Third space sites, subjectivities and discourses: reimagining the representational potentials of (b)orderlands' rhetorics

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2005-01-01
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Licona, Adela
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Carl Herndl
Diane Price Herndl
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English

The Department of English seeks to provide all university students with the skills of effective communication and critical thinking, as well as imparting knowledge of literature, creative writing, linguistics, speech and technical communication to students within and outside of the department.

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The Department of English and Speech was formed in 1939 from the merger of the Department of English and the Department of Public Speaking. In 1971 its name changed to the Department of English.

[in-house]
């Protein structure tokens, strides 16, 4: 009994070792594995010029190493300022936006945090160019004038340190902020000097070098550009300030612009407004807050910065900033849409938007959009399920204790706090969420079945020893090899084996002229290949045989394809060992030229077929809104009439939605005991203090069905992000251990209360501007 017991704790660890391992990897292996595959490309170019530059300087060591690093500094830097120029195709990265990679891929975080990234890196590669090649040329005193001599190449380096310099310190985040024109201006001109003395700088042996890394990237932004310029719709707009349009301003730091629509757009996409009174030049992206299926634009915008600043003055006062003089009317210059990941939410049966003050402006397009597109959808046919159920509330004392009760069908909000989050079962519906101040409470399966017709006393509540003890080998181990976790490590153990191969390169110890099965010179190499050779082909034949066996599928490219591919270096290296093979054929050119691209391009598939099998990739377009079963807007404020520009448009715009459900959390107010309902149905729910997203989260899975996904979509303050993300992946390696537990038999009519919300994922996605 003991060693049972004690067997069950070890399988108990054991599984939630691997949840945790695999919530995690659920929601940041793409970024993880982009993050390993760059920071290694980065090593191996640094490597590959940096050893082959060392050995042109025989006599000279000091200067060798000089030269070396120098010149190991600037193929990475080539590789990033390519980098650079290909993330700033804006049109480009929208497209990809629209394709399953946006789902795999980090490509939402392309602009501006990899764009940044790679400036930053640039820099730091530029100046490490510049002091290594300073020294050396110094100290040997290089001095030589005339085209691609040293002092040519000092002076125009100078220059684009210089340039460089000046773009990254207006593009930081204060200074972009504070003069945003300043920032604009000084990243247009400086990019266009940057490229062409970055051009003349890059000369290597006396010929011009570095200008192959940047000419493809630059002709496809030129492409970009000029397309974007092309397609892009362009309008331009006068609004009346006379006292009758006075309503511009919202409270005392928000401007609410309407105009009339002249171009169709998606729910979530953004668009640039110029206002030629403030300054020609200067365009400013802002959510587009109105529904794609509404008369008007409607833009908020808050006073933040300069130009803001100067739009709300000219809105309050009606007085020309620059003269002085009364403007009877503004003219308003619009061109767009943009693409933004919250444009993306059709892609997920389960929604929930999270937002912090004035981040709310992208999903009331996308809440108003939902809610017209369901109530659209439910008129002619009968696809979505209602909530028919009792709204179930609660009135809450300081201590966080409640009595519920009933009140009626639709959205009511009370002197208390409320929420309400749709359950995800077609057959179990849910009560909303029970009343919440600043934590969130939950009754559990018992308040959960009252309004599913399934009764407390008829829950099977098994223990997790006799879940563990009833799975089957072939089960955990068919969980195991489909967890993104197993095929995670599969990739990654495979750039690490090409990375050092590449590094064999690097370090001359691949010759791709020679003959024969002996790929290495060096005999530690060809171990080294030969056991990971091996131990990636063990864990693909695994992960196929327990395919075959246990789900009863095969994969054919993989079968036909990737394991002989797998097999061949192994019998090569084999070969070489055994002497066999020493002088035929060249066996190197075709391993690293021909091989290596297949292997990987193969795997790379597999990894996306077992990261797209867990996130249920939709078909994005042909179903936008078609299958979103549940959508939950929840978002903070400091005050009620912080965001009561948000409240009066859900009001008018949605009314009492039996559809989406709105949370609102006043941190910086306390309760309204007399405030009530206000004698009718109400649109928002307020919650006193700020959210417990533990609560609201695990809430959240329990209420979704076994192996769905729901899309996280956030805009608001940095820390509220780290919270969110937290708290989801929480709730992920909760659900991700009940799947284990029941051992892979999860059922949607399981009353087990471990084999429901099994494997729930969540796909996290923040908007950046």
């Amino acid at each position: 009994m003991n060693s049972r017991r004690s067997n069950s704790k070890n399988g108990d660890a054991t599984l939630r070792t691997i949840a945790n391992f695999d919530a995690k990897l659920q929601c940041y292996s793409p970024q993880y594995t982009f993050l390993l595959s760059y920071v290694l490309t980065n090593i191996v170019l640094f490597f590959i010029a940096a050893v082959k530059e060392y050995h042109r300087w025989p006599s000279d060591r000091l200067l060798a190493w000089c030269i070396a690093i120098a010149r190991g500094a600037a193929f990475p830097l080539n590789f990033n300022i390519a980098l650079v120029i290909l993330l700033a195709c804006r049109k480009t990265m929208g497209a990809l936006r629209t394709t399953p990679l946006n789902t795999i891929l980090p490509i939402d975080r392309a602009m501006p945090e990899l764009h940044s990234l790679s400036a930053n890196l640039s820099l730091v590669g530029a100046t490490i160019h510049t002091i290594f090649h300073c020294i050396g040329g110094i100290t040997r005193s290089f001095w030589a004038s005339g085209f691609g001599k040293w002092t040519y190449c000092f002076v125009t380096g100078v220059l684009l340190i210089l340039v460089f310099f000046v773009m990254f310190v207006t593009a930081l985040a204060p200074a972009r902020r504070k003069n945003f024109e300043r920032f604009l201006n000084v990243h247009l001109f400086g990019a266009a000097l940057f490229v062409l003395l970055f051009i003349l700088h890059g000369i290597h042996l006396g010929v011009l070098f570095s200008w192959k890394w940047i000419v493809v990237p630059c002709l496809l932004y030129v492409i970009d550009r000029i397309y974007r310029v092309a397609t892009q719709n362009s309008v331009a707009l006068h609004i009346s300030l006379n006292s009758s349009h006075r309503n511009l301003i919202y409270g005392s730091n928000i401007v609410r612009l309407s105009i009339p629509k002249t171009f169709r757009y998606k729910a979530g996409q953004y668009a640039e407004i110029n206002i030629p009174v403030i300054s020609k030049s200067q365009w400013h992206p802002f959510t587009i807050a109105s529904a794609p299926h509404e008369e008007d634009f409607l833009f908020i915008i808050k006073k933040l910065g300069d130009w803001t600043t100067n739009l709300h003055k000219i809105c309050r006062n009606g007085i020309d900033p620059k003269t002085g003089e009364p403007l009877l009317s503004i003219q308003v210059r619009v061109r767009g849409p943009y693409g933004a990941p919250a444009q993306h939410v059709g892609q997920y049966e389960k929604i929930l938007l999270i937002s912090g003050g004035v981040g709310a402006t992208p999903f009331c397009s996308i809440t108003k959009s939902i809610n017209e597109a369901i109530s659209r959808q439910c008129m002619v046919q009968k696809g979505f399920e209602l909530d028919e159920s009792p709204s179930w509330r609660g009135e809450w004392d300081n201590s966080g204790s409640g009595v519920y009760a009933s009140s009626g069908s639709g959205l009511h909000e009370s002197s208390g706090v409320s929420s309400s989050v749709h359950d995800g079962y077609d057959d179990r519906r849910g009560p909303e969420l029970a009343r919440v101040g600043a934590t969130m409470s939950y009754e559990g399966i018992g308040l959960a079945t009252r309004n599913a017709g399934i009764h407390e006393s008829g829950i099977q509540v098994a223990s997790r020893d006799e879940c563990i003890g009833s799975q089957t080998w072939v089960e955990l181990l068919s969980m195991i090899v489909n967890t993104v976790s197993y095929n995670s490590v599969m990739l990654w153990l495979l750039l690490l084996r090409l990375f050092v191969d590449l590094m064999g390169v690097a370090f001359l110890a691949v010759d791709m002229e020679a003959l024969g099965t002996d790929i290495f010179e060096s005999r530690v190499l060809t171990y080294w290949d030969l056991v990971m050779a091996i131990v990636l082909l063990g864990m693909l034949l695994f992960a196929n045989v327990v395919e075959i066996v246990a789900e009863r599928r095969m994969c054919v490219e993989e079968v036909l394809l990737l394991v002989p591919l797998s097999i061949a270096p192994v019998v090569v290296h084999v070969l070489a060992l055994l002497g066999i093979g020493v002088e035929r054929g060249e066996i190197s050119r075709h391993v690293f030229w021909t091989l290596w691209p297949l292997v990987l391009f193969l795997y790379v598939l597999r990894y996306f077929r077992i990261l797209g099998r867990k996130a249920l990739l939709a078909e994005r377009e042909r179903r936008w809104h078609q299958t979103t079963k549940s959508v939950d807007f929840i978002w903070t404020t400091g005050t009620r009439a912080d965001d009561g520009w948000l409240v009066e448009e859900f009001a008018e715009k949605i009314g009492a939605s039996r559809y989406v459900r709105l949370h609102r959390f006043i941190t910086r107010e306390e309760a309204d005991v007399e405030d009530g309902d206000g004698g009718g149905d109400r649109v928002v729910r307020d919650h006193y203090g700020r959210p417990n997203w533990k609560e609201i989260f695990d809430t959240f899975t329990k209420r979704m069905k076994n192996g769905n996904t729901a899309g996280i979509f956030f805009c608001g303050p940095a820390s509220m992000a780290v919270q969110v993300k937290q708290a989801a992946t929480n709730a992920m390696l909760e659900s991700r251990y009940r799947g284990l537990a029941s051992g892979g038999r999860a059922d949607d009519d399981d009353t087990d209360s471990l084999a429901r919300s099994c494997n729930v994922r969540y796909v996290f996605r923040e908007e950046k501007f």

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1939-present

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  • Department of English and Speech (1939-1971)

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Abstract

This dissertation identifies feminist third-space (both/and) consciousness in academic and non-academic contexts. Although dissimilar, both academic discourses and zines (self-published magazines) are comprised of complex rhetorical performances with implications for feminist practices of representation and the re-production of meaning. This dissertation analyzes academic third-space sites resulting from the crossing of disciplinary borders and activist zines as examples of nonacademic third space, with particular emphasis on representations of bodies and sexualities. Zines reveal (1) the transformative potentials beyond gender binaries; (2) the importance of revisioning histories; (3) the practices of what I term "reverso" (critical reversals of the normative gaze); (4) the deployment of "(e)motion" as embodied resistance; (5) the emergence of a coalitional consciousness and practices of articulation that have the potential to interrupt and reconfigure consumption patterns; and (6) the creation and mobilization of communities for social justice.

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Sat Jan 01 00:00:00 UTC 2005